Monday, May 17, 2010

The House of Lords

One of the worst characteristics of the Blair-Brown governments of the last 13 years has been their cavalier attitude towards our constitutional arrangements. Nothing has been sacred to them, from a botched Scottish devolution to the abolition of the heretidary peerage.

Here is my plan for reform of the House of Lords.

There should be an elected House of Lords, populated by Senators. These Senators would be elected under our normal first-past-the-post arrangements, with two Senators from each of our ancient counties with extra ones from London and a few other large cities. They would serve a fixed five-year term. None could serve more than five terms or for more than three consecutive terms for a particular county. Minimum age would be 40 and retirement would be automatic on reaching the state pension age.

One of the most noticeable things about the recent election was the almost total absence of women from the national campaign. This is carried over into the current government, with only one major office filled by a woman. So each county would be required to elect a senator of each sex.

A major objection to an elected House of Lords is that we don’t really need another layer of party politicians. Obviously, you couldn’t prevent political parties putting up candidates but you could discourage them by banning Senators from being members of the government of the day. They would have to resign.

It is often said that the current arrangements means that the House of Lords holds lots of expertise and experience. This might be true, but it also houses a lot of clapped out ex-politicians. Personally, I can’t see why Melvyn Bragg, for instance, should be making laws for me. The new Senators would be salaried and would have a substantial budget to pay for any expert advice and research they needed. The remaining hereditary peers and the life peers could retain their titles but would lose access to the Palace of Westminster.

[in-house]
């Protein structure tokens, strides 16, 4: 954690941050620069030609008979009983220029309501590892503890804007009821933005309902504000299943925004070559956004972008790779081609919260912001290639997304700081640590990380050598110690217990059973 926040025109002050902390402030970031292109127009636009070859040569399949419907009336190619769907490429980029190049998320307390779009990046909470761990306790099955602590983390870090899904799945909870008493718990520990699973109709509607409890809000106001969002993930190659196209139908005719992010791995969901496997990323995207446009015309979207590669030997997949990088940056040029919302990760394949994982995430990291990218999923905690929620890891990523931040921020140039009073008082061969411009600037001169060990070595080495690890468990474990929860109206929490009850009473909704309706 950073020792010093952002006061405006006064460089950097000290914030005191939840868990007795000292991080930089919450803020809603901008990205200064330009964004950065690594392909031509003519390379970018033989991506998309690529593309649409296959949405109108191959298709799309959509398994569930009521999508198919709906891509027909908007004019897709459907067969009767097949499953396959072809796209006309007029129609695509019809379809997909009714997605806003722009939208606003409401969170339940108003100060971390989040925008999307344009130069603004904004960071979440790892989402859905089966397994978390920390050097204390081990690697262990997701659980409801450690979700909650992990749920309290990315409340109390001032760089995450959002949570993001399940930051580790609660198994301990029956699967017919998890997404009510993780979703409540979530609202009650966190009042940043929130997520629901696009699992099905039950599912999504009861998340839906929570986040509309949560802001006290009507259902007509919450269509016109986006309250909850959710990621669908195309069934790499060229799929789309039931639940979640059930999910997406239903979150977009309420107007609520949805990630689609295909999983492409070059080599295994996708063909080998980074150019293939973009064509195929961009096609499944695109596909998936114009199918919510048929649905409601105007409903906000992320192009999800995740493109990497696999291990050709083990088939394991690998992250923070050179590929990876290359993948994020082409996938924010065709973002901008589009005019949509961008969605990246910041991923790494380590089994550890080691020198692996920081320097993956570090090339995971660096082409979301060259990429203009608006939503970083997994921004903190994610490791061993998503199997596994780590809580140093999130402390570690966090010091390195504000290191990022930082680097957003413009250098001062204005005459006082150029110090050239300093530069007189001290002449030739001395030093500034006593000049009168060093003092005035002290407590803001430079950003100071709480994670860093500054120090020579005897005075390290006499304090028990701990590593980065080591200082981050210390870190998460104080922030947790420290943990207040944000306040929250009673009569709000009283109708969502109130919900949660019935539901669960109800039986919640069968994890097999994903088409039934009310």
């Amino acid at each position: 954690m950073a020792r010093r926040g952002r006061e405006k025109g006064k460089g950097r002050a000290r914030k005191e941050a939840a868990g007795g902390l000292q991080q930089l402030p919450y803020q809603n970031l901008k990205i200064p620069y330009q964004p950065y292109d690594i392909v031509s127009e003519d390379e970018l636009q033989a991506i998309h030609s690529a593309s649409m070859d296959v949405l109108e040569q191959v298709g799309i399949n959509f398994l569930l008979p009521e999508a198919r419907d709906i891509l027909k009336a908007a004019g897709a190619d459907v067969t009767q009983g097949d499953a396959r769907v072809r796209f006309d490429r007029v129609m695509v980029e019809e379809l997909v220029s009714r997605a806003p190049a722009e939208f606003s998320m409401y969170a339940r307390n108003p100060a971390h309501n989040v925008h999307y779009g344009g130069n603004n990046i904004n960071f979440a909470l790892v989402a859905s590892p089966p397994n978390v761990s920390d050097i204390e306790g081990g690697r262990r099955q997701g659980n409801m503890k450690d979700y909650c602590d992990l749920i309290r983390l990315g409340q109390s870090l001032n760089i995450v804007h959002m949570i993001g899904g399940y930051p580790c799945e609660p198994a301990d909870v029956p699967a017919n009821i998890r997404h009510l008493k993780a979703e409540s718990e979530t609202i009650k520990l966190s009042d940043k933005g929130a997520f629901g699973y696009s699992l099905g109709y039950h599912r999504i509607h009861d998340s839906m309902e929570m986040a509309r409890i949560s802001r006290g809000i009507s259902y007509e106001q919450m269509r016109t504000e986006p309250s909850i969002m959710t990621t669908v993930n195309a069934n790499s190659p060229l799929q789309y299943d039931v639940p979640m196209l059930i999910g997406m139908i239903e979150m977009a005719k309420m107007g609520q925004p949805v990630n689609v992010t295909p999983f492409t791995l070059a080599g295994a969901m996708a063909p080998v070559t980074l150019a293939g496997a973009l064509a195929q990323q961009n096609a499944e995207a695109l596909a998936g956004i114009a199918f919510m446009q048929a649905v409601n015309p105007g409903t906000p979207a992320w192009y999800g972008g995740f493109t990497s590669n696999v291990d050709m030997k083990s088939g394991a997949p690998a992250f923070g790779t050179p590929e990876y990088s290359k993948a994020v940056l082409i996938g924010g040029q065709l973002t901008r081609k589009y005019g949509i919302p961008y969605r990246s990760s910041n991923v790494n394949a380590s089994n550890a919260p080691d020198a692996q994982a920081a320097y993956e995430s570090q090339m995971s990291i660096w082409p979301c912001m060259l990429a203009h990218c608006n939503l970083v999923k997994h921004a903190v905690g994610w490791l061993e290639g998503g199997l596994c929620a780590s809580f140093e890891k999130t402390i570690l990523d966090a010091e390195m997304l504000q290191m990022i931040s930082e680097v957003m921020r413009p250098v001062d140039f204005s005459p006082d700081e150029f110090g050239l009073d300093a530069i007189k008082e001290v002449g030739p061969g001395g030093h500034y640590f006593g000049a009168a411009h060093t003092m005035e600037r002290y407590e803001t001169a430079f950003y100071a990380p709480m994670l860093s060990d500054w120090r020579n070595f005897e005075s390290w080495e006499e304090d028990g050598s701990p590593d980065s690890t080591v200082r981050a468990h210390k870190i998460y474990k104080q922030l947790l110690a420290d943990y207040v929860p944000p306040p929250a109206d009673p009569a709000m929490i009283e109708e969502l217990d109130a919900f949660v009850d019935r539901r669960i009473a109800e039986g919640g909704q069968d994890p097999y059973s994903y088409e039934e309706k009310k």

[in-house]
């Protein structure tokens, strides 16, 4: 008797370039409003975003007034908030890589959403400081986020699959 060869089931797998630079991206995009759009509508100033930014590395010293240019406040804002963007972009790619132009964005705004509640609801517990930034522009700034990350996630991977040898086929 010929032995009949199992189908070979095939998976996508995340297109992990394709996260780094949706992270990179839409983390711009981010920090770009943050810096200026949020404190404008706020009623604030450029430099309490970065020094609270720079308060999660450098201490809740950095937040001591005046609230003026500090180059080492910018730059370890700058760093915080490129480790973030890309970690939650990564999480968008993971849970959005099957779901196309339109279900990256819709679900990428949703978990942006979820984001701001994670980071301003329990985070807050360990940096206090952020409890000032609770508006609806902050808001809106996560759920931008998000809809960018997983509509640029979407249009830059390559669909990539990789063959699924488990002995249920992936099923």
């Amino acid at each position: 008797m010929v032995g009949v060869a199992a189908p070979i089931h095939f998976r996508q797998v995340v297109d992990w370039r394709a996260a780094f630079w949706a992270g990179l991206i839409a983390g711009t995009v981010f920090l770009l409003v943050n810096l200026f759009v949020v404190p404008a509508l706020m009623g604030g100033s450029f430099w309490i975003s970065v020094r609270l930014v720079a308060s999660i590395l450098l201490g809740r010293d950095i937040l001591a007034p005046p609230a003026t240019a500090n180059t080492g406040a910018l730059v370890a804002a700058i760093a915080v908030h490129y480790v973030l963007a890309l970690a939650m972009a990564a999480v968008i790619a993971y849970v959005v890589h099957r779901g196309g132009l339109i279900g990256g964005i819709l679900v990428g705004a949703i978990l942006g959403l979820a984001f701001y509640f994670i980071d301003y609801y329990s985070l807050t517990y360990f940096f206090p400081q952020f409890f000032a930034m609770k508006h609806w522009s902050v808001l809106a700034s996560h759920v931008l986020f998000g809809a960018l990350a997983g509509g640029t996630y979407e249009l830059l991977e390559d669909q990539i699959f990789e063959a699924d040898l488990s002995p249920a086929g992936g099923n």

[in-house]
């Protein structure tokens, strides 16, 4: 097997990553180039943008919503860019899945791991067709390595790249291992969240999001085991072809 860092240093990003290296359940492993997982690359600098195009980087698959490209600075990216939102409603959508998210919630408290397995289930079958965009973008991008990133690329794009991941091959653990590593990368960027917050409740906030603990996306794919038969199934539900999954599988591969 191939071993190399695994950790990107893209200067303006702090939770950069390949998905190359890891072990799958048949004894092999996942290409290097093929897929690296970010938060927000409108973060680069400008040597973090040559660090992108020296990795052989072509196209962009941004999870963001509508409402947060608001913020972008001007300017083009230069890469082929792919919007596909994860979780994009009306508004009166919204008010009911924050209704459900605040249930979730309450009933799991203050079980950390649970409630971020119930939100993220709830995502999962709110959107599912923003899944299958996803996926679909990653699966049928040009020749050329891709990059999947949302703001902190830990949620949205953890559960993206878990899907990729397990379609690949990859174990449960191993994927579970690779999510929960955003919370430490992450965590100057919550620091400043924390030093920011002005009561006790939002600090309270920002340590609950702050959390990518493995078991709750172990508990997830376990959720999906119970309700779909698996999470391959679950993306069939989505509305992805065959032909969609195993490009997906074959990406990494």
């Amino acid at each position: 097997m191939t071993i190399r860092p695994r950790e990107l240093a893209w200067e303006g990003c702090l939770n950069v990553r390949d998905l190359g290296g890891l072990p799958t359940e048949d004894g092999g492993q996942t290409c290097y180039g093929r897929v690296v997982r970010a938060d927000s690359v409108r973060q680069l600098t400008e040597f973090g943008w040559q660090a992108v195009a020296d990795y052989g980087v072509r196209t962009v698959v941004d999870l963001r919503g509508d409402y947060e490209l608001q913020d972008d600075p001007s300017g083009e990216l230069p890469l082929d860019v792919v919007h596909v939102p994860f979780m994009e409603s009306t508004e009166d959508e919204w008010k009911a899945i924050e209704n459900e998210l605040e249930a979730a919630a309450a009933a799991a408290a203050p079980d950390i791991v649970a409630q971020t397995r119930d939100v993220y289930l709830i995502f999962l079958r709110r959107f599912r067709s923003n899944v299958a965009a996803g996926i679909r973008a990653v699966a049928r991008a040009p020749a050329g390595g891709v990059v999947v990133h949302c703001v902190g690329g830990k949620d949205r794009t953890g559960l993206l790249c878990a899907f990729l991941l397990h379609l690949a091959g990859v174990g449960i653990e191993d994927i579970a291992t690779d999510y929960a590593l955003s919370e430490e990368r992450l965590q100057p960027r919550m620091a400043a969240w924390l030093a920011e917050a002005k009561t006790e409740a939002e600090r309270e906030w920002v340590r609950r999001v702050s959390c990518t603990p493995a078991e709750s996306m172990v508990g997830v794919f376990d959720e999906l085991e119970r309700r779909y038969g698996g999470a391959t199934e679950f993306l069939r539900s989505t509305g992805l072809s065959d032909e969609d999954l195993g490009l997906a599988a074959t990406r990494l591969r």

As they are serving for a fixed term, there would be a fixed date for Senatorial elections. This would be the first Sunday in May and 20% of the Senators would be up for election every year. This would also be day for local elections. The current government seems to be inching towards a fixed term for the House of Commons, so perhaps this “Election Day” could serve us for all three types of elections.

This new Senate should inherit the powers of the current House and its first task should be to instigate a joint commission with the House of Commons into their future relationship. If this commission resulted in proposals for change, then they must be put to a general referendum.

Indeed, this is my final proposal. The switch from appointed Lords to elected Senators must be first agreed by the electorate in a referendum.